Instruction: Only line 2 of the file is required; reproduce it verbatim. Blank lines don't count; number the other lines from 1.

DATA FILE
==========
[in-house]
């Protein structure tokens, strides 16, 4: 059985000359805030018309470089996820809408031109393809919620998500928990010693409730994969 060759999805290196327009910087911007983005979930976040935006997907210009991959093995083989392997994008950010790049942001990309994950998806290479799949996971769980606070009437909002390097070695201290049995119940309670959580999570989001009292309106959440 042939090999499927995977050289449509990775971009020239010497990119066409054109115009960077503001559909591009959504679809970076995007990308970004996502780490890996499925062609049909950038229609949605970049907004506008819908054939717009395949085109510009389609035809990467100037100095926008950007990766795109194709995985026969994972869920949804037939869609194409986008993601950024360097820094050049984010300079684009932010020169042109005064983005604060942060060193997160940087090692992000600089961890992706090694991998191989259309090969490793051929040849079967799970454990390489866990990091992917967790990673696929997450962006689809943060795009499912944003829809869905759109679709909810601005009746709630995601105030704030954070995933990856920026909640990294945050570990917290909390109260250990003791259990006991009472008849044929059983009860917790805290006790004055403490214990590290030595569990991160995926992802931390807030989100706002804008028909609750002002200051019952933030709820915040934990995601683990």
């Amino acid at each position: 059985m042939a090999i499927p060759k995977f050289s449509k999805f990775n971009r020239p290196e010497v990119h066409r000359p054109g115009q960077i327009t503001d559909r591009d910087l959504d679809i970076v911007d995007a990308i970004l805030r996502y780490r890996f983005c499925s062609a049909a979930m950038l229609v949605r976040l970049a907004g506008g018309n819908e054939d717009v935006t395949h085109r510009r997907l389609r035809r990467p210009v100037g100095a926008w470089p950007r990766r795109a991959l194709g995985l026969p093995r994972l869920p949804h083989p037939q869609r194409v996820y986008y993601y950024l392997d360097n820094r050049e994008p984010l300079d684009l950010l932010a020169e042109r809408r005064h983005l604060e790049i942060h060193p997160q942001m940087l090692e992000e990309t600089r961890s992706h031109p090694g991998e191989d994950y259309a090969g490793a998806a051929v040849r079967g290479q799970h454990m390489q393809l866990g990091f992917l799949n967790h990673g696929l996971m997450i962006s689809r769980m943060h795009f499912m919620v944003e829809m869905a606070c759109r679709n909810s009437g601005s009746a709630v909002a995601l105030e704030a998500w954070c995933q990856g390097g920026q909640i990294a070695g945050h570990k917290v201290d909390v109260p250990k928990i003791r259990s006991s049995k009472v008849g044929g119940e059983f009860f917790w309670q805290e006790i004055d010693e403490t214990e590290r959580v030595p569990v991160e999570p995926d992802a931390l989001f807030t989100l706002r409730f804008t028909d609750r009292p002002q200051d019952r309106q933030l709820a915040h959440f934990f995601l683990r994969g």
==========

């Protein structure tokens, strides 16, 4: 059985000359805030018309470089996820809408031109393809919620998500928990010693409730994969 060759999805290196327009910087911007983005979930976040935006997907210009991959093995083989392997994008950010790049942001990309994950998806290479799949996971769980606070009437909002390097070695201290049995119940309670959580999570989001009292309106959440 042939090999499927995977050289449509990775971009020239010497990119066409054109115009960077503001559909591009959504679809970076995007990308970004996502780490890996499925062609049909950038229609949605970049907004506008819908054939717009395949085109510009389609035809990467100037100095926008950007990766795109194709995985026969994972869920949804037939869609194409986008993601950024360097820094050049984010300079684009932010020169042109005064983005604060942060060193997160940087090692992000600089961890992706090694991998191989259309090969490793051929040849079967799970454990390489866990990091992917967790990673696929997450962006689809943060795009499912944003829809869905759109679709909810601005009746709630995601105030704030954070995933990856920026909640990294945050570990917290909390109260250990003791259990006991009472008849044929059983009860917790805290006790004055403490214990590290030595569990991160995926992802931390807030989100706002804008028909609750002002200051019952933030709820915040934990995601683990």